Sunday, September 16, 2012

#76: Inspirational Story from Stake Conference.

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For those of you who may not know, Mormon congregations are called "Wards", based on geographical location. Anywhere from five to 10 wards are combined into larger groups called "Stakes" (like a stake to hold down a tent--not like a steak made up of delicious dead cow).
Stake. Not Steak.
Every six months, the members of a Stake get together for "Stake Conference" to hear sermons from the Stake President and other members of the congregation. Since I have never yet had to speak during Stake Conference (knock on wood), in the past I have been tempted to treat Stake Conference as a "Vacation Weekend" with no typical Sunday responsibilities. But as I have matured gotten older, I have changed my perspective. I now look forward to Stake Conference as a great opportunity to be edified, unified, and purified (I can't think of any other "fieds" off the top of my head). My favorite session of Stake Conference is the Saturday evening adult session. I suppose it's because you feel an extra measure of the Spirit since you are making a bit of a sacrifice to go to Church on a Saturday night.

Last night during the adult session, there was a particularly touching and powerful story. Near the end of the meeting, the Stake President asked an older couple to come up to the stand. And this is what they said (paraphrased): 

We're happy, but not because we are rich. We're happy, but not because we are famous. We're happy, yet we've become acquainted with grief. Three of our children have died, and two more are close to the veil. Having one of your children die before you is a difficult thing. It turns out that my wife and I each have an ancestor who married a first cousin. These marriages led to a rare genetic mutation passed down from generation to generation. In past generations of our families, this gene has only been recessive (rather than dominant), and therefore, we were not aware of it. This gene is very rare, and only one in 750,000 people have it. It turns out that when two people who both have the recessive gene marry and have children, then their children may inherit the dominant gene. In our case, five of our children inherited the dominant gene. The result of this gene is diabetes, seizures, kidney failure, urinary failure, occasional deafness, and early death. It is a disease that destroys the central nervous system.

People sometimes ask us, "Once you knew you both had this gene, why in the world did you keep having children?" Well, we didn't. We discovered the mutation only after all eight of our children were born. Imagine our dismay. We were simply left with a dilemma that required us to pull together, rather than pull apart. This was a time to be united. We have been very blessed, because in most families, this disease splits families apart. In our case, staying united was a family effort. Our three daughters who were not affected with the dominant gene were patient and gracious to their siblings. They have now given us seven grandchildren. We have had to learn many things, and we had to learn them the hard way.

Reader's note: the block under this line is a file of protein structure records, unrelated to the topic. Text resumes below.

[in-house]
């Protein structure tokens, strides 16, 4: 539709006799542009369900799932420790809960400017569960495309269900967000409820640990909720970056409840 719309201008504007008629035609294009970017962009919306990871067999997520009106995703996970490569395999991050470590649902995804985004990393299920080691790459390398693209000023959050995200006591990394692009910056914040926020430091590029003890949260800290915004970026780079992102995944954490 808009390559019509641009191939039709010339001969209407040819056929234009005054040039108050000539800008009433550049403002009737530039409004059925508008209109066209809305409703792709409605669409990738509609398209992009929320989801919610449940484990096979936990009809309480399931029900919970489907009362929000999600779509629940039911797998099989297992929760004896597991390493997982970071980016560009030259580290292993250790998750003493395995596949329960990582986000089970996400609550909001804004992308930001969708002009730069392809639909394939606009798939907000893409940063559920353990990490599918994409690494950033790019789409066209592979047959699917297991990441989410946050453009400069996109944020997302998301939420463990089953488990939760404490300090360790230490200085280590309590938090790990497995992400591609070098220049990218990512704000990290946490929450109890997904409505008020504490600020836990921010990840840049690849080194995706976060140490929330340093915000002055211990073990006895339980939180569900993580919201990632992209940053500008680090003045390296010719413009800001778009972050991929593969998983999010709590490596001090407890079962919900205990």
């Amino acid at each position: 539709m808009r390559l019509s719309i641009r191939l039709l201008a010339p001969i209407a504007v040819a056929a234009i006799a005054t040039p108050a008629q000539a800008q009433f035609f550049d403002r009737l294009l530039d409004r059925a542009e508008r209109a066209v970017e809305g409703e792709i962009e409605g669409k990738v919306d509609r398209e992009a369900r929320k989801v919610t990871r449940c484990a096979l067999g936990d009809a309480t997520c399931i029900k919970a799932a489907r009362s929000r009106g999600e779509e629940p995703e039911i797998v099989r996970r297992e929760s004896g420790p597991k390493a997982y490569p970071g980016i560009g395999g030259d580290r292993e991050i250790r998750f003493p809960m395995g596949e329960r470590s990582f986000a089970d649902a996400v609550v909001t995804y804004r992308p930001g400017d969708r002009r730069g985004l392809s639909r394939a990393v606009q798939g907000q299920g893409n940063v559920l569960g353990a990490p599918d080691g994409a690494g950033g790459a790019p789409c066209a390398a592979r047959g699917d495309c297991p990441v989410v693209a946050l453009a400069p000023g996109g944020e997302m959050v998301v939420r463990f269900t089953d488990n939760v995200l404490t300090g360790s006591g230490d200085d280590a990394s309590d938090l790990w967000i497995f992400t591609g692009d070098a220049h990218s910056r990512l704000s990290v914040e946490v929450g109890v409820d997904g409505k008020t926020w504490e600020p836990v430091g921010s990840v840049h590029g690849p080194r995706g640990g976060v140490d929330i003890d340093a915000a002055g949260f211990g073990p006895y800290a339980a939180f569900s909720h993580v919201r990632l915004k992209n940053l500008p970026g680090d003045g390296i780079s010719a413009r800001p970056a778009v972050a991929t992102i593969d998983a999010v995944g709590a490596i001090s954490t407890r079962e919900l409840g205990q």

One of the most difficult things to change our minds about were the secret goals we had for our children. They have still done amazing things, but it didn't seem possible at first. Our children are eight extraordinary individuals. All of our sons served missions, even if those missions were served at home, and all of our children have been endowed in the temple. At the time that we discovered the mutation, I was serving as the youngest Stake President in Utah. Many people expected that I was a rising leader in the Church. Indeed I was, but not in the way they expected. I became a leader as a faithful, sustaining member, not as one who would sit on the stand. Our family became the most important aspect of our lives. Our priorities shifted. It was never easy. I went from becoming an important businessman to a humanitarian worker at the Road Home so I could spend more time with my family. Like the people of Alma, the Lord made us equal to our task. We are happy because of the joy that the gospel brings into our lives. We may have lost our children in this life, but we know that our lives our eternal. We look forward to that with all of our hearts. We find no greater joy than to by doing what the Lord would have us do. Our lives didn't necessarily turn out how we planned, but we have learned to be ready to change lanes and even change directions if the Holy Ghost directs us so. We know the gospel to be true. In the name of Jesus Christ, Amen.

4 comments:

  1. Very nice testimony. Sounds like a great a great stake meeting.

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    1. Thanks Joseph! And thanks for all the good work you do on reddit.

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  2. I found your blog through your comment on one of the Proclamation posts... Can't remember which one offhand...

    Am not sure what to say -- I didn't want to leave without putting a comment as this post has had a deep impression on me, but "thank you" doesn't seem enough somehow. It never ceases to amaze me how people can have such a wonderful outlook in the face of what must be such tough trials. Thank you for sharing this story :-)

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    1. Chantelle,thank you for your comment. It is amazing how some people can go through such difficult trials, and come out even more faithful. This elderly couple was a powerful example to me of what really matters.

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